Injury to the tibioperoneal trunk usually requires vascular repair [3]. The surgical repair of an isolated single-vessel tibial artery injury below the tibioperoneal trunk injury is not indicated. At least one tibial artery should be repaired for patients with multiple injuries. Bypass repair with an interposition GSV graft is usually required [5]. Extravasation or pseudoaneurysm can be treated with open ligation or with embolization [10]. We experienced seven infrapopliteal vessel injuries; we ligated segmental defects or AVFs and repaired pseudoaneurysms with a vein graft. We attempted one foot replantation; however, it was unsuccessful. The main cause of failure was improper management during the cold ischemic time. Hence, we suggest that the trauma team should prepare an organ preservation protocol for prolonged cold ischemia.
There has been an ongoing discussion on how to best manage extremity venous injuries. In patients with life-threatening injuries, the ligation of extremity venous injuries is still recommended. Vein repair was recently recommended for isolated extremity injuries or vascular injuries with other non-life-threatening injuries [19]. Minor venous injuries are repaired with a lateral suture technique; however, luminal narrowing should not be more than 50%. Vein patch angioplasty should be considered for larger lacerations. An interposition graft is required for segmental loss. An autogenous vein is used if the size matches and if there is no contamination and good tissue coverage. The long-term patency of PTFE can definitively be questioned, although it can serve as a bridge to improved arterial patency and minimized postoperative swelling [19]. Panel or spiral venous grafts have been suggested as interposition grafts in the more distal FV, common FV, or axillary vein [2]. Injuries to the FV and the popliteal vein should preferably be repaired [19]. An aggressive approach toward extremity venous injury repair seems justified because of its likely role in reducing venous hypertensive sequelae as well as a potential role in limb salvage [19]. We experienced three cases of FV reconstruction with EEA or vein interposition grafts occluded in mangled injuries with simultaneous infection. Maintaining the patency of lower extremity vein reconstruction laid open in an infected wound is a challenging problem.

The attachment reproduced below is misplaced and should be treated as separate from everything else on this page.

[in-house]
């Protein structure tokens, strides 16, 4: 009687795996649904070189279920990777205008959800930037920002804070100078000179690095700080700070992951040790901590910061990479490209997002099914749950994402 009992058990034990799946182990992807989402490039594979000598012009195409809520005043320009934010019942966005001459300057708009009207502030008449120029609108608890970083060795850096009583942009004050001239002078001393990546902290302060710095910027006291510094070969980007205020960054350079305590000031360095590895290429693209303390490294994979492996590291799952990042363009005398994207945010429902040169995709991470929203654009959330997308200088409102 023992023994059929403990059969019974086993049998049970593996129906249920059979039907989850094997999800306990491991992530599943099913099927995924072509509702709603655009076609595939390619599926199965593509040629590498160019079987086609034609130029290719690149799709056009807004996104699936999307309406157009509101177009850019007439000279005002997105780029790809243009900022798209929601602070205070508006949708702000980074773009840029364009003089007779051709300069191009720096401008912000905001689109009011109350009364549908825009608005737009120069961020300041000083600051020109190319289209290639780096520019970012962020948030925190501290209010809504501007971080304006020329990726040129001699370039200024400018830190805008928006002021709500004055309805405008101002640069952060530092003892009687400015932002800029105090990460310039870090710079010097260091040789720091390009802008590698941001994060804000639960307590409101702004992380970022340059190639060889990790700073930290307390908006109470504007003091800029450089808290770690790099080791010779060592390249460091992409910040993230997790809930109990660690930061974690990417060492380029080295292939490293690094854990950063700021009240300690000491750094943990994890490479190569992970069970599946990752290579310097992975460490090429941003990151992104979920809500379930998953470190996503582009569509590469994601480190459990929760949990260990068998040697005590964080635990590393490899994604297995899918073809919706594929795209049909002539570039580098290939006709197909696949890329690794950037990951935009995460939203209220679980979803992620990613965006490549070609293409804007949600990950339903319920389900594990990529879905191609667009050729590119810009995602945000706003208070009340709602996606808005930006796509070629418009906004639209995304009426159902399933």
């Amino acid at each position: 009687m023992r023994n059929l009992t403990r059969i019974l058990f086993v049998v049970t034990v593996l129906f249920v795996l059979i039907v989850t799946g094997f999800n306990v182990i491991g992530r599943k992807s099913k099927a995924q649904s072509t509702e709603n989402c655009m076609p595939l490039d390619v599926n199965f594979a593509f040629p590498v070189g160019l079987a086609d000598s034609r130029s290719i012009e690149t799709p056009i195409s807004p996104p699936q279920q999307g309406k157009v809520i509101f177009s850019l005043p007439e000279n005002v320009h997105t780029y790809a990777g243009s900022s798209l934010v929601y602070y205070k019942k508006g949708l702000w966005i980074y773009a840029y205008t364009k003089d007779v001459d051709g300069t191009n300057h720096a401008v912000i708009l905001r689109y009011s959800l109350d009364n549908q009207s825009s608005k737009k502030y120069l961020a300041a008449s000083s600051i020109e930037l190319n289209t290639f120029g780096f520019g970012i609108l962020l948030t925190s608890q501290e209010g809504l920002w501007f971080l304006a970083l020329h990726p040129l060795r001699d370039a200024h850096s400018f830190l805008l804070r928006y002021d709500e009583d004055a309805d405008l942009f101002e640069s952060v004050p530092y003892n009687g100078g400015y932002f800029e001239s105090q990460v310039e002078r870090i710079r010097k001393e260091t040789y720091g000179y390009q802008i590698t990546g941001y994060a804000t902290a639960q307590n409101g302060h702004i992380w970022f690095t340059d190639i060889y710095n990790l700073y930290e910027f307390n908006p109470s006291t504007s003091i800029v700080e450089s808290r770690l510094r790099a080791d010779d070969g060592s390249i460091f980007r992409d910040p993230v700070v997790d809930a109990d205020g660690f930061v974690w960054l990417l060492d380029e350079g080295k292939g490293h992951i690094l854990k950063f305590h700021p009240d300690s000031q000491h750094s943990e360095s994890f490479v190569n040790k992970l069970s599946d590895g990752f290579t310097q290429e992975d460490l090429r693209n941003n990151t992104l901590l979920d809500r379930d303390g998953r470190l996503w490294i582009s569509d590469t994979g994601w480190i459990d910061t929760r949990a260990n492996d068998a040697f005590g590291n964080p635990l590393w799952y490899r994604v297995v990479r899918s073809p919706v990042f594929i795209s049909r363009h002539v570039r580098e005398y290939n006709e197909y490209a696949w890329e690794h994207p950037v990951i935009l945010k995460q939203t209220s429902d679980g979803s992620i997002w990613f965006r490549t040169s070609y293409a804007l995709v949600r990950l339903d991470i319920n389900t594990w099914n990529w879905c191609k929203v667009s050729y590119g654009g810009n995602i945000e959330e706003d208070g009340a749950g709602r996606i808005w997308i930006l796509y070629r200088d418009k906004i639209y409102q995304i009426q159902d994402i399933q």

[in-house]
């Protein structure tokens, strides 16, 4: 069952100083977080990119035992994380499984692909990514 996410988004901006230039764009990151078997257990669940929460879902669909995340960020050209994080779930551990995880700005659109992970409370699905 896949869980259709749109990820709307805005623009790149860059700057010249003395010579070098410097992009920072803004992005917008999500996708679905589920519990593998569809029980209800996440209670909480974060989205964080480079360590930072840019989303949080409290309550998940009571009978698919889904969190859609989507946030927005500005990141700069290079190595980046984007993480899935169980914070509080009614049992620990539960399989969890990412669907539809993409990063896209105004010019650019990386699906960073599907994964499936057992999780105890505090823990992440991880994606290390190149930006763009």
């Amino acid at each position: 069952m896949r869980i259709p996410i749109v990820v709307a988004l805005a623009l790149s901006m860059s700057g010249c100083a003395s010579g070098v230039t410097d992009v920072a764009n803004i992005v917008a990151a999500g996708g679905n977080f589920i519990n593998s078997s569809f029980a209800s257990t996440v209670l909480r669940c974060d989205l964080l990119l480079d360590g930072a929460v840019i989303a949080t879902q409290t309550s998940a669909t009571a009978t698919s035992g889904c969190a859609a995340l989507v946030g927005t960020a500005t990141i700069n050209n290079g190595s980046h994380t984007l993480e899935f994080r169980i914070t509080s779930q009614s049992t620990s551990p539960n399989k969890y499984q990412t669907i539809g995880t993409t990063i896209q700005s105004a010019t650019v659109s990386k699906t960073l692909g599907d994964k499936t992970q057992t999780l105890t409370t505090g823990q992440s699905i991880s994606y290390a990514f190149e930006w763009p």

A limitation of this study is that the victims were not treated at a single center and by a single team. Some patients were administered first aid or surgery at nearby trauma units at the scene, and some were transported to forward facilities after primary care.
There are potentially catastrophic complications of vascular access or associated ischemia to distal organs during REBOA or RT procedures. Bleeding not tamponaded by the retroperitoneum can lead to irreversible hypovolemic shock during transport or even position change in an IVC injury. TIVS is an important adjunct to definitive repair in patients with a mangled extremity. It should be used liberally as the first step in limb salvage to restore arterial inflow and venous outflow. Vascular repair should be performed by trained vascular or trauma surgeons following basic principles. Vascular repairs should be done without tension or spasm. The preservation of the harvested vein in a solution of papaverine mixed with the patient’s own blood is a method of eliminating spasms. Maintaining the patency of FV reconstruction in a mangled injury is challenging. The pitfalls learned from this review will provide useful recommendations for constantly rotating trauma/vascular surgeons, since they are a part of multidisciplinary team approach for trauma team optimization.

Ethics statements

This study was approved by the Institutional Review Board of Armed Forces Capital Hospital (No. 2002-03-004-002) and conducted in accordance with the principles of the Declaration of Helsinki. The requirement for informed consent was waived due to the retrospective nature of the study.

Conflicts of interest

The authors have no conflicts of interest to declare.



Author contributions

Conceptualization: HCK; Data curation: DK, SN, YHL, HL; Formal analysis: DK; Methodology: HCK; Project administration: HCK; Visualization: SN, YHL, HL; Writing–original draft: DK, HCK; Writing–review & editing: all authors. All authors read and approved the final manuscript.

Fig. 1.
Images of case 3. Pseudoaneurysm of the left hepatic artery (A) before and (B) after coil embolization on 34 days after trauma.
Fig. 2.
Images of case 12. (A) Computed tomography angiography showing discontinuity of radial and ulnar arteries at distal forearm. (B) The follow-up conventional angiography on 7th postoperative day showing adequate distal flow to palmar arch, but still remained spasm at ulnar artery.
Fig. 3.
Case 13. End-to-end anastomosis of radial artery under tension.
Fig. 4.
Case 15. Six months after embolization of superficial femoral artery. Computed tomography angiography showing abundant collateral circulations without distal limb flow disturbance despite occluded right superficial and deep femoral artery.
Table 1.
Patient profile of thoracoabdominal vessel injuries